Fire Situation Report – May 21, 2014

Oklahoma Department of Agriculture, Food and Forestry
Forestry Services

PROTECTION AREA STATISTICS* for Reporting Period 0800 thru 0800, 05/20/14 thru 05/21/14

NE Area – 1 fire burned 0.1 acre (Cause: Escaped Debris Burn)

EC Area – 0 fires

SE Area – 1 fire burned 1 acre (Cause: Incendiary)

OFS Prescribed Fire Activity: No activity

* Protection Area Statistics do not reflect local fire department’s fire run information. Statistics are for the ODAFF-Forestry Services’ fifteen county Fire Protection Area in eastern Oklahoma unless otherwise noted in the Discussion section of this report.

FIRE DEPARTMENT STATISTICS** from recorded on 05/20/14 thru 05/21/14

No wildfires recorded during the reporting period.

** - These statistics are from Fire Departments that have recorded their information on the Oklahoma, Forestry Services web-based Fire Reporting System. Totals do not reflect the total acres burned or total number of fires that have occurred in Oklahoma.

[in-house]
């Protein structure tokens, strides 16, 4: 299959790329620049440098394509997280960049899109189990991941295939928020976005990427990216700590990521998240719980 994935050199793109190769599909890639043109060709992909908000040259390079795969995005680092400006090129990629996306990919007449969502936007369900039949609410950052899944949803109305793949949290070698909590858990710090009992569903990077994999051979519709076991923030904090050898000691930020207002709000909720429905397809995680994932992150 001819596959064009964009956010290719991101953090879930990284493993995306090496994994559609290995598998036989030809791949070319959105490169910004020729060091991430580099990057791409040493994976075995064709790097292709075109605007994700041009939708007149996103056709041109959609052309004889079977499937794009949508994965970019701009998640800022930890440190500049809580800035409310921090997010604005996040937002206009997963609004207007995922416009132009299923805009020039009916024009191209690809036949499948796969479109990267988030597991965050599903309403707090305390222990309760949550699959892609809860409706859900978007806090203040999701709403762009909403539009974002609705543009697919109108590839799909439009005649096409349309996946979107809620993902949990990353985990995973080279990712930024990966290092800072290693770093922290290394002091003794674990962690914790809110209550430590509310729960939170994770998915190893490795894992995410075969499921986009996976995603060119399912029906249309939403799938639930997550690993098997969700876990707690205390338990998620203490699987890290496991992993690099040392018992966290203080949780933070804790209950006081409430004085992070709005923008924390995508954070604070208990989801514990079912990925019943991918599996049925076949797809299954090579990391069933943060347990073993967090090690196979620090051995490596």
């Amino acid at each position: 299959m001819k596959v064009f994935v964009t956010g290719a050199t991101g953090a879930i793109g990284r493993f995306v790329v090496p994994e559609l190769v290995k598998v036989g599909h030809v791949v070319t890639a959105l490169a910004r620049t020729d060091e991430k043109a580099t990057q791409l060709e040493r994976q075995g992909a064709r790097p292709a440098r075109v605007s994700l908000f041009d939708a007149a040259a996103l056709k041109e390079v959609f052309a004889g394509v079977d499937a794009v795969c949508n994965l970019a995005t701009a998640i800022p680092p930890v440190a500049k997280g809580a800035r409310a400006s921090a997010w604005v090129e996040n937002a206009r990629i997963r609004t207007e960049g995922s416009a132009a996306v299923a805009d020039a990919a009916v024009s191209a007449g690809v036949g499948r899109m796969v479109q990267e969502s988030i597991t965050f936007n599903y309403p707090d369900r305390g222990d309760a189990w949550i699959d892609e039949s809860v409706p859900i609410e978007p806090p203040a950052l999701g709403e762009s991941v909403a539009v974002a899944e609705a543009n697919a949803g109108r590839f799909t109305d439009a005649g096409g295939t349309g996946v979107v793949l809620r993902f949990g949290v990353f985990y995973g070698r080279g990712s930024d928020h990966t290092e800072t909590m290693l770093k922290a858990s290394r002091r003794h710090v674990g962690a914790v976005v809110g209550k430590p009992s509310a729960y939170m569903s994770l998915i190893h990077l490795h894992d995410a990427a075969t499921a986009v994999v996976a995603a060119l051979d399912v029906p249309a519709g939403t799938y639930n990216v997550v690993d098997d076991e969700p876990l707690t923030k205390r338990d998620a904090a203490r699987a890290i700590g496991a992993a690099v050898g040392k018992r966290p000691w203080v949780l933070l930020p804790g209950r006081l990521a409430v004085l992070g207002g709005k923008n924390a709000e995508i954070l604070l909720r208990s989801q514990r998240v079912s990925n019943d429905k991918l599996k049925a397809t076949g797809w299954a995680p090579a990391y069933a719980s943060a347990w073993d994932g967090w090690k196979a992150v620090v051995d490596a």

Statewide Discussion: Hot, dry and windy conditions continued yesterday throughout much of western Oklahoma. A Red Flag Warning was in effect until 10 p.m. for numerous counties. Fortunately no unusual fire activity occurred and no requests for State assistance were received.
The highest fire danger today will exist in an area generally west of Interstate 35 and south of Interstate 40. South-southwest winds are forecast to be sustained from 15-20 mph with gusts near and above 25 mph. The relative humidity is expected to drop into the mid-20% to low 30% range with temperatures reaching the mid-90 degree range. Any fire starting in cured or drought-stressed live fuels has the potential to burn very intensely with rapid rates of spread and erratic fire behavior.SPECIAL NOTE TO FIREFIGHTERS: The on-going drought across the majority of Oklahoma coupled with the hot, dry weather has created abnormal fuel conditions for the month of May. Fire behavior on fires since the beginning of the month has been extreme in many cases. Live, green fuels are sustaining combustion and cannot be relied on as a barrier to fire spread. Spotting distances up to 1/4-mile have been common. Until substantial rainfall occurs, any fire that occurs in western Oklahoma has the potential to burn very erratically with rapid rates of spread. SPECIAL NOTE TO THE PUBLIC: A Governor’s Burn Ban is in effect for a large part of Oklahoma. For more Information click on the following link:
Report any suspicious wildland fire activity on the Arson Tip Line: 1-866-662-7766 (1-866-NO ARSON).

Prepared by: Mark Goeller, Assistant Director, Oklahoma Department of Agriculture, Food and Forestry - Forestry Services